I have Ubuntu 18.04.3, running no server and want to protect my pc with a firewall. Now what is more simple than the program (g)ufw. I like the default settings Default: deny (incoming), allow (outgoing), deny (routed).

Now the first problem I have is that everytime the system boots ufw is inactive. I do not exactly understand what this means: is the default firewall also inactive or just the program ufw? I followed some online suggestions to have ufw enabled on boot, but they don't work.

The second problem is even worse. If I issue the command: sudo iptables -L, to have a manual look at my firewall rules, this is the output for the chain


Chain INPUT (policy DROP)

target     prot opt source               destination         
ACCEPT     all  --  anywhere             anywhere            
ACCEPT     all  --      anywhere            
ACCEPT     all  --      
ACCEPT     all  --           
ACCEPT     all  --       
ACCEPT     icmp --  anywhere             anywhere             icmp echo-request
ACCEPT     all  --  anywhere             anywhere             state RELATED,ESTABLISHED
ACCEPT     all  --  anywhere             anywhere            
DROP       all  --  anywhere             anywhere            
ufw-before-logging-input  all  --  anywhere             anywhere            
ufw-before-input  all  --  anywhere             anywhere            
ufw-after-input  all  --  anywhere             anywhere            
ufw-after-logging-input  all  --  anywhere             anywhere            
ufw-reject-input  all  --  anywhere             anywhere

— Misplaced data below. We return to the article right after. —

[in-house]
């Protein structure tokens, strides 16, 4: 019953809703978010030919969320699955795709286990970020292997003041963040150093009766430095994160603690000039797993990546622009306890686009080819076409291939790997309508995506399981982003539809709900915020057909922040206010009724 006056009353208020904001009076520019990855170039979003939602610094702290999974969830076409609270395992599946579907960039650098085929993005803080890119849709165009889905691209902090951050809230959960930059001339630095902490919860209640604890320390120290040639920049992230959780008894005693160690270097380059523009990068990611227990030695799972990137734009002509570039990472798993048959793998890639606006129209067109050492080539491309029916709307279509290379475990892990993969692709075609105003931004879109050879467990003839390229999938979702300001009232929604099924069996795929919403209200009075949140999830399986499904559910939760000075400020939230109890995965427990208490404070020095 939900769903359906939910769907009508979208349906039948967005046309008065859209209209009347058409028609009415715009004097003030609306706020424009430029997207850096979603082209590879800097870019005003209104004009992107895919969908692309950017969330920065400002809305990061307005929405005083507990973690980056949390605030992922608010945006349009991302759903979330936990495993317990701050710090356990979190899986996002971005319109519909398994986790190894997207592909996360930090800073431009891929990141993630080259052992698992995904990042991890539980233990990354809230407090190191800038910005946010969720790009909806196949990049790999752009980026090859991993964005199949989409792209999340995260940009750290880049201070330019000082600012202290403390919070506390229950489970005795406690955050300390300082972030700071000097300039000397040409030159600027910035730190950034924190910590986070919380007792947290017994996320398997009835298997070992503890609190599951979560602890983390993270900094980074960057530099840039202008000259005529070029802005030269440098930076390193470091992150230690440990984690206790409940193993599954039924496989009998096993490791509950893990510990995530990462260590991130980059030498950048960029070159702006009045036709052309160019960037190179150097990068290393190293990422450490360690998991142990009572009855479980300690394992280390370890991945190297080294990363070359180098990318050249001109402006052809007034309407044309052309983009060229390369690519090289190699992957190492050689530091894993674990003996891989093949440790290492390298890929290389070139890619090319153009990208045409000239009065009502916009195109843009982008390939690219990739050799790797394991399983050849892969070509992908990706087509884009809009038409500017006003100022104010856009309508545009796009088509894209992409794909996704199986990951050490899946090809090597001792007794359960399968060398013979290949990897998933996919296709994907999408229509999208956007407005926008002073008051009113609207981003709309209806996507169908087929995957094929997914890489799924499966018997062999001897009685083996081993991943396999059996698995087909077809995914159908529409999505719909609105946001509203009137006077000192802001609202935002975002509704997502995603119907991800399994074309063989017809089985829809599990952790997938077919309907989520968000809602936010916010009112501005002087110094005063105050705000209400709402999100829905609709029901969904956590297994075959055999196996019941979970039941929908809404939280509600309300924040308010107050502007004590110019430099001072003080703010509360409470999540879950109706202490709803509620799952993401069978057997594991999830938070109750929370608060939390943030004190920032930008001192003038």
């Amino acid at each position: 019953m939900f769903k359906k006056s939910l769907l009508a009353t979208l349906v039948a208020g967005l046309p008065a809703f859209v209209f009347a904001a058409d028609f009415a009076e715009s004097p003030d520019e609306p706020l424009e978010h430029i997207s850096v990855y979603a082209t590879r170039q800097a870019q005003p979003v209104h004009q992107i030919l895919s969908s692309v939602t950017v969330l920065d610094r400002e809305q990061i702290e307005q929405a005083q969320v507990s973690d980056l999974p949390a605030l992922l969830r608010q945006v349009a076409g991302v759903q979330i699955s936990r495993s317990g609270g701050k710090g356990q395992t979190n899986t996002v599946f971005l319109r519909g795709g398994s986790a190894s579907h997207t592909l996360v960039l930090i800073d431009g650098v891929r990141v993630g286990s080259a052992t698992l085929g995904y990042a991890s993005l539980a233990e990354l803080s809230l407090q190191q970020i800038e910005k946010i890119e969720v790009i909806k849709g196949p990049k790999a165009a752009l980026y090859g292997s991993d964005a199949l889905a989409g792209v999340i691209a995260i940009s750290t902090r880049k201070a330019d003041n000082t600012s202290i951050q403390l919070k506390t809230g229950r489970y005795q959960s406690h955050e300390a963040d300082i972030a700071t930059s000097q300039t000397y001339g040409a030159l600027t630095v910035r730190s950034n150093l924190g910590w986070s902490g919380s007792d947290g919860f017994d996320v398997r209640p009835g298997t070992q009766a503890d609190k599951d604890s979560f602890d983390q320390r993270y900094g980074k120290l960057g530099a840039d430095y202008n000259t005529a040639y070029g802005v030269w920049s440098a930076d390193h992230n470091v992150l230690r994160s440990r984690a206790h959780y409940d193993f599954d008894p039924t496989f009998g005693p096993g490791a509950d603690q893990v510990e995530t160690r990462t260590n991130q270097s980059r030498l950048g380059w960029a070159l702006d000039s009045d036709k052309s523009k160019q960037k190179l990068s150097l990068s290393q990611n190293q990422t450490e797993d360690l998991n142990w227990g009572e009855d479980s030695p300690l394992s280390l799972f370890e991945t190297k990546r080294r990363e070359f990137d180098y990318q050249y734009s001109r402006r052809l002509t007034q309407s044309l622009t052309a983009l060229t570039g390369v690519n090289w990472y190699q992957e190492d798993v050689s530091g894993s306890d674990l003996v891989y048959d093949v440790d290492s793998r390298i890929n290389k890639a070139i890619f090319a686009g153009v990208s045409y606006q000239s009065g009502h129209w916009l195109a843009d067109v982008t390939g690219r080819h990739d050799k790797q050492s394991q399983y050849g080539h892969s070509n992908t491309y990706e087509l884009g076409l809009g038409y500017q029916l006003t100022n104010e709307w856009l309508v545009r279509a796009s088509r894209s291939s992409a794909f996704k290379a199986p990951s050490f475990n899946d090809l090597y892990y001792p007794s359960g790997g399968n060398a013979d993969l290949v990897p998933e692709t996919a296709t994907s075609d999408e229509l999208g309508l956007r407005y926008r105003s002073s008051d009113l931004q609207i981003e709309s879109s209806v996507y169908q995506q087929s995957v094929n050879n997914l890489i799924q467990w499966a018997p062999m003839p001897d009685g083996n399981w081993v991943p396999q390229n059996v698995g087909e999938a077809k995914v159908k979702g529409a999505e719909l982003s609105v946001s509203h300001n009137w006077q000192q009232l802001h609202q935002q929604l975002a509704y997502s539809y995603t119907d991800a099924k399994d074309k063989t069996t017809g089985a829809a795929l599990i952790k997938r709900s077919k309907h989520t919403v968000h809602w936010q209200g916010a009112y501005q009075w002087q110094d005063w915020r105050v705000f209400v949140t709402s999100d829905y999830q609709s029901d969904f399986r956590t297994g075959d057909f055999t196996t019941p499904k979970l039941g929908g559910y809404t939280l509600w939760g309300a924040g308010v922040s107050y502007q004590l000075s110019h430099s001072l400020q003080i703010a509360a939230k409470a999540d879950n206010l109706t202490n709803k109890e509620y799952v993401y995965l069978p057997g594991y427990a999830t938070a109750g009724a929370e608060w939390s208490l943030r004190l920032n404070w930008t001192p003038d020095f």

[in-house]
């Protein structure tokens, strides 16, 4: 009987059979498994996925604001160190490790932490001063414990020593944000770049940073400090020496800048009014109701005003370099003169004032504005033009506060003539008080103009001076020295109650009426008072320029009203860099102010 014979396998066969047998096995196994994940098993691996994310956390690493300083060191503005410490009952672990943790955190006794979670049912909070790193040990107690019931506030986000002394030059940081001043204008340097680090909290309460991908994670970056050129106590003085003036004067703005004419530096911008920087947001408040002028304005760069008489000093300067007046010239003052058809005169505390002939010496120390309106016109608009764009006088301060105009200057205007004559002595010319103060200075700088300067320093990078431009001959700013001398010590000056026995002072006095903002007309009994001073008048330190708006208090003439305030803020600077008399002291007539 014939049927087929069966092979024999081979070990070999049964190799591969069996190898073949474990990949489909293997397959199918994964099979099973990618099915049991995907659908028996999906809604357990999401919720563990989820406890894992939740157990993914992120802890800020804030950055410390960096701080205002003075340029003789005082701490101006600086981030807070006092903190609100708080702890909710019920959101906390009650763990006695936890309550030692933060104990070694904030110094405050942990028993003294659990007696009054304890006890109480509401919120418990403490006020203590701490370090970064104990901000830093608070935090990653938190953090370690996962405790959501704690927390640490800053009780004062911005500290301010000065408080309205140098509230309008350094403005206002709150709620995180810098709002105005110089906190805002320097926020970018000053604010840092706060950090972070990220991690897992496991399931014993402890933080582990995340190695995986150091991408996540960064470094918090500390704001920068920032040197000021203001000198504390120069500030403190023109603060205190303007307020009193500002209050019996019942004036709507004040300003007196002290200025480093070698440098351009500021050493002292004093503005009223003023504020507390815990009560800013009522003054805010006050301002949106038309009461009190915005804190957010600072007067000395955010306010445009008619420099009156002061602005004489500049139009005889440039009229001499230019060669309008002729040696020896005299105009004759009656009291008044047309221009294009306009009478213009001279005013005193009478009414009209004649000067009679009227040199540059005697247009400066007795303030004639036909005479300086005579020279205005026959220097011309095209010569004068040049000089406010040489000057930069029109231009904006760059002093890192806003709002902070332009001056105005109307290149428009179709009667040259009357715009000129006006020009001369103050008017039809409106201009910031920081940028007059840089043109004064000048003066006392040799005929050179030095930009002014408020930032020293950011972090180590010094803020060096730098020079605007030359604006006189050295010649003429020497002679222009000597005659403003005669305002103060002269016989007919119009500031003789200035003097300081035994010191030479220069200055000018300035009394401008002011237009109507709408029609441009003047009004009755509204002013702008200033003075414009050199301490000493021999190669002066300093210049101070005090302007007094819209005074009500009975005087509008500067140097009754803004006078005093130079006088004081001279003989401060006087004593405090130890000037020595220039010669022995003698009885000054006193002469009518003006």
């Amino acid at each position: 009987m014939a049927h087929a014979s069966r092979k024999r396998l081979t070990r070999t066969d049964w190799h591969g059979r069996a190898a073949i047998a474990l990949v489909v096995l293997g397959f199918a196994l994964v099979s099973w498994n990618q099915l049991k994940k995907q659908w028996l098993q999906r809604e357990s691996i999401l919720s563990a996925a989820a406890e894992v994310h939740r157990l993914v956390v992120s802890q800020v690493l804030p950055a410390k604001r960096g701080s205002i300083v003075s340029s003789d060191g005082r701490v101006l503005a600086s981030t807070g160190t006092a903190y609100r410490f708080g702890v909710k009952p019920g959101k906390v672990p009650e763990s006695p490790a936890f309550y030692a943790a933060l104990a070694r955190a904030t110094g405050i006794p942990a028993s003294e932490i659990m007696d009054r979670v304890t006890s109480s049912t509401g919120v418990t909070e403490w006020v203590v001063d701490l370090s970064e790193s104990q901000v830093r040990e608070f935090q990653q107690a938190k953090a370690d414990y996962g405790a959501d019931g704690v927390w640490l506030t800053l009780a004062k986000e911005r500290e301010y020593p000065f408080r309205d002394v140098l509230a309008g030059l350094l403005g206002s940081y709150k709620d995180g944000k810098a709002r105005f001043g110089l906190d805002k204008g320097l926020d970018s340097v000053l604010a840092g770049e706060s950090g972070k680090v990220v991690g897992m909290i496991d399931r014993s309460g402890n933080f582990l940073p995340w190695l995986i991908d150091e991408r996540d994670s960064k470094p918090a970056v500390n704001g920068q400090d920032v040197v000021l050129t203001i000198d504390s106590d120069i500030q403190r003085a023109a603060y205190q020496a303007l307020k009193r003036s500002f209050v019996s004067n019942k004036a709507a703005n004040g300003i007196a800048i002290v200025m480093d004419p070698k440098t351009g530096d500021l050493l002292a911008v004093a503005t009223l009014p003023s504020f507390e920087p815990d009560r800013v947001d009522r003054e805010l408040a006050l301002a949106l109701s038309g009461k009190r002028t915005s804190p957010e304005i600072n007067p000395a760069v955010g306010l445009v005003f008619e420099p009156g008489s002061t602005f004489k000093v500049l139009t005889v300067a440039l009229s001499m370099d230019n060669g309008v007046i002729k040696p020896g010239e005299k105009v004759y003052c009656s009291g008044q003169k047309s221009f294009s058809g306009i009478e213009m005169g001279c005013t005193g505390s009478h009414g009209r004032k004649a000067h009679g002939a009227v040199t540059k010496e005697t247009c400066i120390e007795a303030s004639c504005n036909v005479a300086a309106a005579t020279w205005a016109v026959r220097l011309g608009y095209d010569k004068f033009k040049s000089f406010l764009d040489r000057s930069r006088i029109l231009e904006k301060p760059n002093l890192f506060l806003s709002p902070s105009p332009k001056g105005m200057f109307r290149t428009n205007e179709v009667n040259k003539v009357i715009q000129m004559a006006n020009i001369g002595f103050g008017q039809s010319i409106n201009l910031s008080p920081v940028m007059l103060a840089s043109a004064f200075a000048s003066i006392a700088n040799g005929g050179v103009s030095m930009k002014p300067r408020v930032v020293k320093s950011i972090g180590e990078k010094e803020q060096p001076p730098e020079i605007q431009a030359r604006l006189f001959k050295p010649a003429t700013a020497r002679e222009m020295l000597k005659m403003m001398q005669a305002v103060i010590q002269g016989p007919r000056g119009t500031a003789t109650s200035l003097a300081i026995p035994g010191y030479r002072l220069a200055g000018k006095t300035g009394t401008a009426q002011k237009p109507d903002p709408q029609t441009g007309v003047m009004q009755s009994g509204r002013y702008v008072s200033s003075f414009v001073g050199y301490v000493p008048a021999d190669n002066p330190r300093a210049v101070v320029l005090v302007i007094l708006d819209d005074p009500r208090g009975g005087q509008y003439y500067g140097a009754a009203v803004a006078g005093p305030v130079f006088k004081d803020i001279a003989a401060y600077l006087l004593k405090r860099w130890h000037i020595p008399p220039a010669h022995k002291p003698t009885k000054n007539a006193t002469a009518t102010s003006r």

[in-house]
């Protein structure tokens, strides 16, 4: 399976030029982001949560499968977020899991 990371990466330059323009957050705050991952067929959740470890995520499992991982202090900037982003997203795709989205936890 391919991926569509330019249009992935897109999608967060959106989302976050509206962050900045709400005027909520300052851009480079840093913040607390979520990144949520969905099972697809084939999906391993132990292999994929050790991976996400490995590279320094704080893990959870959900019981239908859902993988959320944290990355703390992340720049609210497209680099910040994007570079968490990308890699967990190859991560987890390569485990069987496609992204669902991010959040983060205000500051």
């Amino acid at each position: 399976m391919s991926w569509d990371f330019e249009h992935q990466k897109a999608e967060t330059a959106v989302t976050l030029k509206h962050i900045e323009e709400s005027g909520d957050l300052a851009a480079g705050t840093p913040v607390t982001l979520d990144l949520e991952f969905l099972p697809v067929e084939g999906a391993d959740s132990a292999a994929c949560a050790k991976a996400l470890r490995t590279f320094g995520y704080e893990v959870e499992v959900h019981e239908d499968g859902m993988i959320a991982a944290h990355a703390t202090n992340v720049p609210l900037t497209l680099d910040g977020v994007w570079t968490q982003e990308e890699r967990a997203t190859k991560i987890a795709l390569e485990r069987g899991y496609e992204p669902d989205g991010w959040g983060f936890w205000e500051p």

ufw-track-input  all  --  anywhere             anywhere        

As you can see the default policy is DROP, which is good and as expected by setting ufw's default (deny incoming). But then look at the rules for INPUT. As I understand the rules goes from specific to general. So if the default is to drop input, you put some specific rules in place to allow the incoming traffic you do want. Now what is the first "specific" rule on input:

ACCEPT     all  --  anywhere             anywhere

meaning: yes, accept all traffic coming from anywhere going to anywhere and do so for all protocols. So while my ufw policy is dead simple: drop all incoming traffic, that policy is defeated by the very first rule that comes before that: allow everything incoming.

When I look at the chain OUTPUT

Chain OUTPUT (policy ACCEPT)

target     prot opt source               destination

I find literally hundreds of rules of the sort:

ACCEPT     all  --  anywhere          

Why would that be? Does every destination I once connected gets its own rule, or what?

So, undoubtedly I misunderstand the inner workings of firewall and iptables, but that is why I want you to enlighten me.

  • Are you sure that you are using a firewall for the correct purpose? A default install of Ubuntu Desktop has no exploitable open ports. You have the power to install and uninstall ALL services that can bind to ports. – user535733 Jan 29 at 12:02
  • You mean I don't need a firewall? I never seen such recommendation before. To me it seems that my firewall would permit now everything, but just having a desktop and no server would mean it doesn't matter? – Rob Jan 29 at 12:10
  • Still I don't understand where my firewall settings come from. I did a fresh install of Ubuntu just a couple of weeks ago, and never fiddled with firewall settings ever before except by enabling gufw in its default configuration – Rob Jan 29 at 12:12

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